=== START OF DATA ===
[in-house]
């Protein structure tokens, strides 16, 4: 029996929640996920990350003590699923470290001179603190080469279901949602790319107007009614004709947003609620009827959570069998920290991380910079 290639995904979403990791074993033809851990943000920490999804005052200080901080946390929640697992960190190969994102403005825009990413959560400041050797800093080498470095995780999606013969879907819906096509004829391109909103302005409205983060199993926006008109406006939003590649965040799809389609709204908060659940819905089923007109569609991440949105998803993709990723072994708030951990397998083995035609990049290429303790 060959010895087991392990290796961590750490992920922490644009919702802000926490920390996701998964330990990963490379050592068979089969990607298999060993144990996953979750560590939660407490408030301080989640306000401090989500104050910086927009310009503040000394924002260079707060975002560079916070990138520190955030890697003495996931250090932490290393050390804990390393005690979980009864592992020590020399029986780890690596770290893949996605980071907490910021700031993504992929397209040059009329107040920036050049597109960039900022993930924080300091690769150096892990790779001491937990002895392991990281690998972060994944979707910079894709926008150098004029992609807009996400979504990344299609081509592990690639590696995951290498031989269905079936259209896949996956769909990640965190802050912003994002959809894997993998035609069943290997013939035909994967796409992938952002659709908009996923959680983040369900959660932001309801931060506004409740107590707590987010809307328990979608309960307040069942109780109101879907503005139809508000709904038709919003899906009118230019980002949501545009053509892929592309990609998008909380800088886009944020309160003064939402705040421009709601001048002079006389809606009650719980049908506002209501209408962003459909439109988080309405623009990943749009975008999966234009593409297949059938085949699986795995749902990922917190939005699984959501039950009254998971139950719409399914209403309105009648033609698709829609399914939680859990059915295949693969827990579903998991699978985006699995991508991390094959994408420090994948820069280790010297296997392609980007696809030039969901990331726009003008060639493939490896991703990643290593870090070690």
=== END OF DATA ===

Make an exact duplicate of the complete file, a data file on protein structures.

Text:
[in-house]
């Protein structure tokens, strides 16, 4: 029996929640996920990350003590699923470290001179603190080469279901949602790319107007009614004709947003609620009827959570069998920290991380910079 290639995904979403990791074993033809851990943000920490999804005052200080901080946390929640697992960190190969994102403005825009990413959560400041050797800093080498470095995780999606013969879907819906096509004829391109909103302005409205983060199993926006008109406006939003590649965040799809389609709204908060659940819905089923007109569609991440949105998803993709990723072994708030951990397998083995035609990049290429303790 060959010895087991392990290796961590750490992920922490644009919702802000926490920390996701998964330990990963490379050592068979089969990607298999060993144990996953979750560590939660407490408030301080989640306000401090989500104050910086927009310009503040000394924002260079707060975002560079916070990138520190955030890697003495996931250090932490290393050390804990390393005690979980009864592992020590020399029986780890690596770290893949996605980071907490910021700031993504992929397209040059009329107040920036050049597109960039900022993930924080300091690769150096892990790779001491937990002895392991990281690998972060994944979707910079894709926008150098004029992609807009996400979504990344299609081509592990690639590696995951290498031989269905079936259209896949996956769909990640965190802050912003994002959809894997993998035609069943290997013939035909994967796409992938952002659709908009996923959680983040369900959660932001309801931060506004409740107590707590987010809307328990979608309960307040069942109780109101879907503005139809508000709904038709919003899906009118230019980002949501545009053509892929592309990609998008909380800088886009944020309160003064939402705040421009709601001048002079006389809606009650719980049908506002209501209408962003459909439109988080309405623009990943749009975008999966234009593409297949059938085949699986795995749902990922917190939005699984959501039950009254998971139950719409399914209403309105009648033609698709829609399914939680859990059915295949693969827990579903998991699978985006699995991508991390094959994408420090994948820069280790010297296997392609980007696809030039969901990331726009003008060639493939490896991703990643290593870090070690």